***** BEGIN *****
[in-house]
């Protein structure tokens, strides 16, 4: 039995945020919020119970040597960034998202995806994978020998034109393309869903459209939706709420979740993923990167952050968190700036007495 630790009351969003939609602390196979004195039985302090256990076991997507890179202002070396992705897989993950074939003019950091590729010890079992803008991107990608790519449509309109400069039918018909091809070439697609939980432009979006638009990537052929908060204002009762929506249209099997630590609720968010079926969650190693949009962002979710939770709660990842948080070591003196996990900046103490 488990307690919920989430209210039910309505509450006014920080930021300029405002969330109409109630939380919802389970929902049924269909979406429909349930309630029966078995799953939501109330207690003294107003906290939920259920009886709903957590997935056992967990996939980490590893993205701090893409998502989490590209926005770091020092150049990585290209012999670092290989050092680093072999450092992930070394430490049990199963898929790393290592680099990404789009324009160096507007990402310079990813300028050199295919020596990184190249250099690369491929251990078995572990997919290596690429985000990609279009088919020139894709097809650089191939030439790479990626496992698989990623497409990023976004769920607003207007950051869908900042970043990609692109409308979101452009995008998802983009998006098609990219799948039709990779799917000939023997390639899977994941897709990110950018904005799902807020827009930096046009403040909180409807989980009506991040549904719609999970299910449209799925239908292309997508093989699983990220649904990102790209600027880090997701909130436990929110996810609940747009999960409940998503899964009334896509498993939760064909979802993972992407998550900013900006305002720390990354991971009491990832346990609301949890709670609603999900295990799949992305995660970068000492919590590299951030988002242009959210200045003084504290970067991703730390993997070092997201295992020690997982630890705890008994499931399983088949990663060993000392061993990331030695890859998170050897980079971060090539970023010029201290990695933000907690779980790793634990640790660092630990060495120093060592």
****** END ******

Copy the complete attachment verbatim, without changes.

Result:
[in-house]
């Protein structure tokens, strides 16, 4: 039995945020919020119970040597960034998202995806994978020998034109393309869903459209939706709420979740993923990167952050968190700036007495 630790009351969003939609602390196979004195039985302090256990076991997507890179202002070396992705897989993950074939003019950091590729010890079992803008991107990608790519449509309109400069039918018909091809070439697609939980432009979006638009990537052929908060204002009762929506249209099997630590609720968010079926969650190693949009962002979710939770709660990842948080070591003196996990900046103490 488990307690919920989430209210039910309505509450006014920080930021300029405002969330109409109630939380919802389970929902049924269909979406429909349930309630029966078995799953939501109330207690003294107003906290939920259920009886709903957590997935056992967990996939980490590893993205701090893409998502989490590209926005770091020092150049990585290209012999670092290989050092680093072999450092992930070394430490049990199963898929790393290592680099990404789009324009160096507007990402310079990813300028050199295919020596990184190249250099690369491929251990078995572990997919290596690429985000990609279009088919020139894709097809650089191939030439790479990626496992698989990623497409990023976004769920607003207007950051869908900042970043990609692109409308979101452009995008998802983009998006098609990219799948039709990779799917000939023997390639899977994941897709990110950018904005799902807020827009930096046009403040909180409807989980009506991040549904719609999970299910449209799925239908292309997508093989699983990220649904990102790209600027880090997701909130436990929110996810609940747009999960409940998503899964009334896509498993939760064909979802993972992407998550900013900006305002720390990354991971009491990832346990609301949890709670609603999900295990799949992305995660970068000492919590590299951030988002242009959210200045003084504290970067991703730390993997070092997201295992020690997982630890705890008994499931399983088949990663060993000392061993990331030695890859998170050897980079971060090539970023010029201290990695933000907690779980790793634990640790660092630990060495120093060592």